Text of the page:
|The Bosphorus Strait at sunset, standing on the European side while looking across at the Asian side of Istanbul. How many cities do you know that span two continents?|
|Bustling Taksim Square! Great for an evening of shopping, fabulous street food, and bars and night clubs.|
What to Eat
Only being in Istanbul for a short time, most of our meals were while sampling the fabulous street food. See my post on my favorite Istanbul street food options here. Other things to try of course include as much Turkish coffee as you can get your hands on, the delicious apple-flavored Turkish tea, and Turkish delight.
Another unique offering at sit-down restaurants is food cooked in sealed, clay pots. These pots are then brought to the table (on fire) and cracked open to reveal perfectly stewed meat, vegetables and sauce. It is served alongside a side dish.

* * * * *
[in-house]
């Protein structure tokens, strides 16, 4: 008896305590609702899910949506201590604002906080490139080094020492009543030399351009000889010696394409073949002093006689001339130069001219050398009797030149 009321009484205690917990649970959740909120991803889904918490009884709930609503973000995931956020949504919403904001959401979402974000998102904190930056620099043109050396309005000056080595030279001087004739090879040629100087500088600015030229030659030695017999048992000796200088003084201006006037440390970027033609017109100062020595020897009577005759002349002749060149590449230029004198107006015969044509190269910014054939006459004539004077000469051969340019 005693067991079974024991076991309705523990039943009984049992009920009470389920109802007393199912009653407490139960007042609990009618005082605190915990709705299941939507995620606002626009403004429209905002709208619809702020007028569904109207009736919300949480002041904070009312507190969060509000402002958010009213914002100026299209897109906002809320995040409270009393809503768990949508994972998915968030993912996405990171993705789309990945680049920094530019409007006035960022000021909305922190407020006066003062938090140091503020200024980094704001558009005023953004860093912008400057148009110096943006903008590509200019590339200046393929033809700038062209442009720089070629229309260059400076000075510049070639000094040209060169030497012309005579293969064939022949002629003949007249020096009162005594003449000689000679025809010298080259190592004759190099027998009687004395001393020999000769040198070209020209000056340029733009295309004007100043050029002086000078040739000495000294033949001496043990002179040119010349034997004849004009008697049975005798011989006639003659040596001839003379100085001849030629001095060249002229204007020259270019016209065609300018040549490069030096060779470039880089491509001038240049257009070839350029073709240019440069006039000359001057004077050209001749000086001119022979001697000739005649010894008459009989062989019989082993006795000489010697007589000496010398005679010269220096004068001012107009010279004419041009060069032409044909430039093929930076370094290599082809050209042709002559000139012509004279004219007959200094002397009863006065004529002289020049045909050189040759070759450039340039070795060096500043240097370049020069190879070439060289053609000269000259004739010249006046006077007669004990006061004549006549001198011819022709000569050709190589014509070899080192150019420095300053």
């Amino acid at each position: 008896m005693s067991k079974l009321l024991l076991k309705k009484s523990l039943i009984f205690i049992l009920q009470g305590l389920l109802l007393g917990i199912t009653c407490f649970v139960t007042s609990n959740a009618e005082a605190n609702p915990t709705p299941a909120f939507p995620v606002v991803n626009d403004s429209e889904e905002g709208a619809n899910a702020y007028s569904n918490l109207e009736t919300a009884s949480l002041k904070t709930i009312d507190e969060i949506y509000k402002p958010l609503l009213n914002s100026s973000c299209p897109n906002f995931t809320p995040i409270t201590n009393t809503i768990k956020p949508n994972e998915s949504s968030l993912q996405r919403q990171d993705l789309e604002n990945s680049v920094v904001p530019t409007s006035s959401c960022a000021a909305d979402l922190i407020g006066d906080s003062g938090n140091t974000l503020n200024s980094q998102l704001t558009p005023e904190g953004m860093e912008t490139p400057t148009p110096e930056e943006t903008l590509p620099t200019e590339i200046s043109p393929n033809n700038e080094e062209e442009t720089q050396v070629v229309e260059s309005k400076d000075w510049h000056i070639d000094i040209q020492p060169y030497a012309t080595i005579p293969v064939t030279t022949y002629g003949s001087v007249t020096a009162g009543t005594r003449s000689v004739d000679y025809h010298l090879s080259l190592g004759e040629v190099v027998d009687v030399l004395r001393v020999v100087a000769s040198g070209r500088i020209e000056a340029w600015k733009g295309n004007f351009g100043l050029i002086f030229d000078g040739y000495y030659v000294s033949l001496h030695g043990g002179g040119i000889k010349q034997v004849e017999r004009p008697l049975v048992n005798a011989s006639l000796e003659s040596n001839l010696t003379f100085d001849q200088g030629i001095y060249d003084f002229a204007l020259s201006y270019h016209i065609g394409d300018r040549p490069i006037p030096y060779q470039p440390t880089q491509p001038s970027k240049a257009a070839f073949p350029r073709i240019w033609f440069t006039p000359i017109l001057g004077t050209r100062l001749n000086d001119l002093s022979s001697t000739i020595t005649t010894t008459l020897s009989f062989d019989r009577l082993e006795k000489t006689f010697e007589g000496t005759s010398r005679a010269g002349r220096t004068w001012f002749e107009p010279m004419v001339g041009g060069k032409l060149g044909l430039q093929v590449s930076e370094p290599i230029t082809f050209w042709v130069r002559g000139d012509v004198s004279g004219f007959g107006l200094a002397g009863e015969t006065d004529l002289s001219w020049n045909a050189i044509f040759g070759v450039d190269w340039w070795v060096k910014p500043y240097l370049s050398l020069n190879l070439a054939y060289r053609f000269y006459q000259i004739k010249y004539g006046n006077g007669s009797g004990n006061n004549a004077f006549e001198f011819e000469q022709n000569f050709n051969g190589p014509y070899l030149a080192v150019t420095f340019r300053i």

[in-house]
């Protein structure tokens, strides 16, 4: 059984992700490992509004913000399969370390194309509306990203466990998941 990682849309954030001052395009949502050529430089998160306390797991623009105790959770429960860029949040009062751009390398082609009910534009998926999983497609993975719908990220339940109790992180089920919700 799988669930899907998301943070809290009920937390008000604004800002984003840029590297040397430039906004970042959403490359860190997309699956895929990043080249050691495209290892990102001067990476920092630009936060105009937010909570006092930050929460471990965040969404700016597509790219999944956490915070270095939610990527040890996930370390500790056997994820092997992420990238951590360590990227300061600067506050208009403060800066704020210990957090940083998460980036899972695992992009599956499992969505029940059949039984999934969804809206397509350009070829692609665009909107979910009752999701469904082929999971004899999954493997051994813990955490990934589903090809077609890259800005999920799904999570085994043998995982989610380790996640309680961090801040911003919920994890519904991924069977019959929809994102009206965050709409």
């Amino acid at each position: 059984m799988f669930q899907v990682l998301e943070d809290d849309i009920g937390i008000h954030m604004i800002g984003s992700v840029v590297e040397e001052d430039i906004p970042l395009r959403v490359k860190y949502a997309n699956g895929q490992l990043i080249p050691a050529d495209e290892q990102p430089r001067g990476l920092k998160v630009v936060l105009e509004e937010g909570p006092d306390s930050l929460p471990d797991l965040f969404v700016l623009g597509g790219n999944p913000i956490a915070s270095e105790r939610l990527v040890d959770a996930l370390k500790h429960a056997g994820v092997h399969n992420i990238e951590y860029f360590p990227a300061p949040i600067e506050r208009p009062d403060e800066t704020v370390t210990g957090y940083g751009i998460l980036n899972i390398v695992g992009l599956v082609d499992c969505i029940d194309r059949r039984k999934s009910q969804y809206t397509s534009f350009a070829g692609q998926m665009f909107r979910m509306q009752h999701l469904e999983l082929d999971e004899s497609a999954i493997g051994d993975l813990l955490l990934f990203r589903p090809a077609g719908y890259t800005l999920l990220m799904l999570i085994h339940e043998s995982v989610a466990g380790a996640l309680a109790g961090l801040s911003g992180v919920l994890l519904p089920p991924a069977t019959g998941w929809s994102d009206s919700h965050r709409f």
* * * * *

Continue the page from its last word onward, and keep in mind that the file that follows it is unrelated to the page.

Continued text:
Attire and Etiquette
While Istanbul is a modern city in many respects, some of the places you may wish to visit while there (mosques, for example), are suited to more modest dress. Do note that covering your head is not required for women in Istanbul, and that it is perfectly acceptable to wear your usual stylish clothing look. While many Turkish women choose to cover their hair with a scarf, a large percentage of women you see do not use a scarf while going around town. When visiting mosques, however, your hair should be covered out of respect.